Elizabeth Scripturient (the delinquent, ecumenical (hermionesviolin) wrote,
Elizabeth Scripturient (the delinquent, ecumenical

Sacred Space (on the fruits of our beliefs)

Sacred Space
Something to think and pray about this week

It was the Jews who taught us to observe the sabbath, though they kept it on what we call Saturday. The book of Genesis described God as resting on the seventh day. That story at the beginning of the Bible is not history but myth, a picturesque way of conveying a vital truth: that God existed before the world or time, and is the creator of all. The notion of working hard and creatively for six days and then resting on the seventh has entered deep into human history. The sabbath, whether we celebrate it on Saturday or Sunday (or on Friday as the Muslims do), is not just a day of rest. It is also the Lord's day, when we give time to God.
That seems like a simple and cheering idea. The father of monasticism, Saint Benedict, had a lovely phrase for it: vacare Deo; Finding space for God. It means changing the tempo of our lives, taking it easy, stopping after a week's work to see where we are going. For some people that means slowing down, if they have a demanding job on weekdays. For others, especially as we grow older, one day is much the same as another, and we do not need much slowing down.
stopping after a week's work to see where we are going

I don't actually remember reading that line yesterday, but it's the one that stuck out at me today. It reminded me of that idea that your thoughts become words, actions, habits. [*Googles*] That we are building who we are and what our world is, step by step, brick by brick, with everything that we do. And the reminder to stop, step back, reflect -- to think about where it is that we're going and whether that is where we truly want to go.
"Come to me all you who are burdened
and I will give you rest"
Here I am, Lord.
I come to seek your presence.
I long for your healing power.
Rest and Bread uses that verse in its Words of Assurance, so I have really positive associations with it.
Lord grant me the grace
to have freedom of the spirit.
Cleanse my heart and soul
so I may live joyously in your love
Not that it says any of this, but as I read it I thought about the grace to be generous with people, to let go of my crankiness and judgmentalism. And how at a purely selfish level, I would be happier if I could do that.
In the presence of my loving Creator, I look honestly at my feelings over the last day, the highs, the lows and the level ground.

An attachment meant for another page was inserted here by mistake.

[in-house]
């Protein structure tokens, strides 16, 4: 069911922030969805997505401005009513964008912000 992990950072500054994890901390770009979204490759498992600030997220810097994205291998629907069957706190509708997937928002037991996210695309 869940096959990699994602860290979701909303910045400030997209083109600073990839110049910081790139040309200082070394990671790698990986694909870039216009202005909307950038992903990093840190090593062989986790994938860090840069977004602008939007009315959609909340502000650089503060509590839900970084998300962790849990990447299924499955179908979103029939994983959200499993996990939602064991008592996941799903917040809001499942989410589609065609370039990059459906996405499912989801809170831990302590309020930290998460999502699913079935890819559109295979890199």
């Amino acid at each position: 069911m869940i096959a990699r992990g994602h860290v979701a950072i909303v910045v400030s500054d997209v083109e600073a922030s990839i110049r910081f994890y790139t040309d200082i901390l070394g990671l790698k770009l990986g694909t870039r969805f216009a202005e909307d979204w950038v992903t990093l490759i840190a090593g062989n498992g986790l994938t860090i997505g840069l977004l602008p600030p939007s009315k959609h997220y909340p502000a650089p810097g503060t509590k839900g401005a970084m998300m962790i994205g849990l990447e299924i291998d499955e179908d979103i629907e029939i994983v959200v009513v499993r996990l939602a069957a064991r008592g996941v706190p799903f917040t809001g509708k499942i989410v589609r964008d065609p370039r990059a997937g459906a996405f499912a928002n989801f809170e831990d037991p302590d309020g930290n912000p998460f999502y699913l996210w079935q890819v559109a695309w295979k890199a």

Can I see where the Lord has been present?
Yesterday was a much better day than I'd been having. I got a lot accomplished, and I wasn't freaking out about the stuff that didn't get done. I still worry about that my nonplussedness is just masked avoidance, but mostly I'm just rolling with it. I went into the day with better spirits than I had, and I was able to just roll with the weird stuff. I'm back in regular communication with L. and am glad to be able to do that. As I said of my January emotional detachment, I'm calling this "grace" because it's not something I made happen by my own force of will.
Mark 7, 1-13

Now when the Pharisees and some of the scribes who had come from Jerusalem gathered around him, they noticed that some of his disciples were eating with defiled hands, that is, without washing them. (For the Pharisees, and all the Jews, do not eat unless they thoroughly wash their hands, thus observing the tradition of the elders; and they do not eat anything from the market unless they wash it; and there are also many other traditions that they observe, the washing of cups, pots, and bronze kettles.) So the Pharisees and the scribes asked him, "Why do your disciples not live according to the tradition of the elders, but eat with defiled hands?" He said to them, "Isaiah prophesied rightly about you hypocrites, as it is written, 'This people honours me with their lips, but their hearts are far from me; in vain do they worship me, teaching human precepts as doctrines.' You abandon the commandment of God and hold to human tradition."

What are you saying to me, Lord?
I'm reminded of something I read in a blogpost recently: "Todd Littleton offers a great comment: We cannot say what we believe. We only do what we believe."